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Mr. COBURN. Madam President, I rise today to express my serious concerns about the nomination of Mr. Tom Perez to head the Civil Rights Division of the Department of Justice. First, given his affiliation with CASA de Maryland, an extreme immigrant advocacy organization for which he served as president of the board, I am concerned that he will utilize the Civil Rights Division to undermine immigration enforcement.
Second, Mr. Perez has made statements indicating that he believes health care is a civil right and he has a disturbing view of the responsibilities of health care providers. Third, his views on a Clinton-era executive order requiring health care providers to provide services and documents in languages other than English infringes on the right of States to declare English as the official State language. Finally, though not directly related to Mr. Perez's qualifications, I am deeply troubled by the Department of Justice's failure to respond to legitimate requests for information by the Senate, the House of Representatives, and the U.S. Commission on Civil Rights regarding the Department's decision earlier this year to dismiss the New Black Panthers voter intimidation case.
I know some of my colleagues have more thoroughly discussed Mr. Perez's positions on immigration issues, but I want to briefly mention some of my concerns. Mr. Perez served on the board of CASA Maryland from 1995-2002 and as president of the board from 2001-2002. CASA provides assistance to Latinos and immigrants in Maryland; it also promotes day labor sites, opposes restrictions on immigrants receiving driver's licenses, and supports in-State tuition for immigrants. More concerning, CASA has been criticized for issuing a pamphlet that instructed immigrants targeted by Federal authorities on what to do if they are arrested or detained. The Washington Times ran an article on the brochure, noting that it ``features cartoonlike drawings of armed black and white police officers escorting Hispanic men in handcuffs and shows babies crying because their fathers are behind bars.'' I have concerns about Mr. Perez's lengthy association with an organization that advocates these extreme positions.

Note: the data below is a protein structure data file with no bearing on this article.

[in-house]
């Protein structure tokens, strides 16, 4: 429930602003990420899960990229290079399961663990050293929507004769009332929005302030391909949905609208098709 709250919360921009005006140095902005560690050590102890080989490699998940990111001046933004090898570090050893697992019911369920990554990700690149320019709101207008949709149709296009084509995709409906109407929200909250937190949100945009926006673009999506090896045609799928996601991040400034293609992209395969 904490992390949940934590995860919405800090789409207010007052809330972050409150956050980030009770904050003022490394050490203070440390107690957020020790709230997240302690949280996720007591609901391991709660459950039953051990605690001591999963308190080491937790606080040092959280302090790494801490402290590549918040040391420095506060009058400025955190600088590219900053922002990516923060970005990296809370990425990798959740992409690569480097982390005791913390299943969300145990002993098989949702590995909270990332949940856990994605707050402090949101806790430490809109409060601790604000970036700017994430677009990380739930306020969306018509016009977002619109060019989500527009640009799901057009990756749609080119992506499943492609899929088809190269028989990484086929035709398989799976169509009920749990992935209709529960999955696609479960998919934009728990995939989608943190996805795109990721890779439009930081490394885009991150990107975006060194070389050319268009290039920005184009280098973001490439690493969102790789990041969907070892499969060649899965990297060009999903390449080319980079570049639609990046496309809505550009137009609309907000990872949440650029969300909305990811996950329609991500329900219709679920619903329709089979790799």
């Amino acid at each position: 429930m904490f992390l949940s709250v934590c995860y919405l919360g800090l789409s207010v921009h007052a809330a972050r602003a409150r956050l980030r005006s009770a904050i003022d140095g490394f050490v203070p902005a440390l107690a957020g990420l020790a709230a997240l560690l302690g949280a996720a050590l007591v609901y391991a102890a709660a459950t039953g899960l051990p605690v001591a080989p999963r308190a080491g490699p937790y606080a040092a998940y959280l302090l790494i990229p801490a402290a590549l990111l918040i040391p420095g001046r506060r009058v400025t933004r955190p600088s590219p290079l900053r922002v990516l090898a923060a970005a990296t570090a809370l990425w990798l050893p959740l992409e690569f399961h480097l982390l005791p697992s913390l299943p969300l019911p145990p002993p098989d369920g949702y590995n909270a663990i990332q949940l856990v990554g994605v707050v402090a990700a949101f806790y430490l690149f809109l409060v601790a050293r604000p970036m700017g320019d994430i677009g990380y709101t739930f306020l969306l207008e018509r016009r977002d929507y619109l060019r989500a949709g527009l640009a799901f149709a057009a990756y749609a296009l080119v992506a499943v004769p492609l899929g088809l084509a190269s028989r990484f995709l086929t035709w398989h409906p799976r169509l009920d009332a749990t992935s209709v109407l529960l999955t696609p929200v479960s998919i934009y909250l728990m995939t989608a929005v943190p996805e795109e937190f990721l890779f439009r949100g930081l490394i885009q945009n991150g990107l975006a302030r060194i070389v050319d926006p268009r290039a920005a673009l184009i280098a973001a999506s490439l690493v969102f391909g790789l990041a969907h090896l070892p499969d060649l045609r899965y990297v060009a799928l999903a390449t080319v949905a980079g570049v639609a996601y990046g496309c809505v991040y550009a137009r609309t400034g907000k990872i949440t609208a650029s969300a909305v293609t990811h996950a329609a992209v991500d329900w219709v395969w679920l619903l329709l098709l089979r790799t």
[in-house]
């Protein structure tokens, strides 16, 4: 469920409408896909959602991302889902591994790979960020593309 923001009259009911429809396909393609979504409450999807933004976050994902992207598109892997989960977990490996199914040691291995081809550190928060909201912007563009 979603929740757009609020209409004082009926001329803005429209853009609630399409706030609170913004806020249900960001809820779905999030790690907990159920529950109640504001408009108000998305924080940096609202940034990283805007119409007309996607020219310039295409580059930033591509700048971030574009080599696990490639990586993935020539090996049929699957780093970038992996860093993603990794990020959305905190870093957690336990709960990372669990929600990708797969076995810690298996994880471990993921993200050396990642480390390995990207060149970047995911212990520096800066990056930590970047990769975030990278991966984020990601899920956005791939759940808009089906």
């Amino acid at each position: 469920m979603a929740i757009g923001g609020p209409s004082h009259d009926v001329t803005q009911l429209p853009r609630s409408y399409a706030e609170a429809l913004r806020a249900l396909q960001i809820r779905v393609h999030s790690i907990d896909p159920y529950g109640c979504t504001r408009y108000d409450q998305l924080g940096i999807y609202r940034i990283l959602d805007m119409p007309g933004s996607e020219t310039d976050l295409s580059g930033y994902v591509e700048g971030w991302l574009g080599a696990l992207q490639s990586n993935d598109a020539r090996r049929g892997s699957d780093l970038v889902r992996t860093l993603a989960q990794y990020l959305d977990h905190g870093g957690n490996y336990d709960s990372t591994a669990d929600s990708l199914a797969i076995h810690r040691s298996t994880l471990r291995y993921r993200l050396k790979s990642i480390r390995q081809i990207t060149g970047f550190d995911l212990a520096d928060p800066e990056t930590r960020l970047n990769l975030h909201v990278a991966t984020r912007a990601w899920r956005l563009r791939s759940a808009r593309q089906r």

I also believe Mr. Perez has a disturbing view of the health care system and particularly of the responsibilities of health care providers. Mr. Perez has made statements indicating that he believes health care is a civil right. He also has said that health care providers receiving Federal funds must provide services in languages other than English or risk forfeiture of those funds due to title VI of the Civil Rights Act and a Clinton-era executive order directing Federal departments and agencies to ensure that those with limited English proficiency, LEP, are given meaningful access to programs and activities conducted by the Federal Government or by recipients of Federal funds. I would note that this executive order was not enforced by the Bush administration. I disagree with Mr. Perez's interpretation of the Civil Rights Act, and in 2006, I offered an amendment to immigration legislation to repeal the executive order. After I offered that amendment, Mr. Perez wrote an article in which he stated that I had a ``distressing disregard for the doctor-patient relationship,'' and that I would ``undermine meaningful communication between doctors and patients--thus relegating those who do not speak English to a lower rung of our health care system.''
After all my years of practicing medicine, I take offense at someone stating that I have a ``distressing disregard'' for the doctor-patient relationship. I have treated numerous patients who do not speak English and found ways to communicate with them. Often these patients have family members who speak some English or they find other ways to communicate. There is no reason to burden health care providers with the expense of having to provide services in languages other than English.
Following the Judiciary Committee vote on his nomination, Senators SESSIONS, CARDIN, and I met privately with Mr. Perez to discuss my concerns about his positions on health care issues, and not only did he not alleviate my concerns, but he also made no effort to apologize for his incendiary comments. I believe Mr. Perez fails to understand how the executive order undermines patient care, and I fear this lack of understanding will affect similar policies he will implement if he is confirmed to head the Civil Rights Division.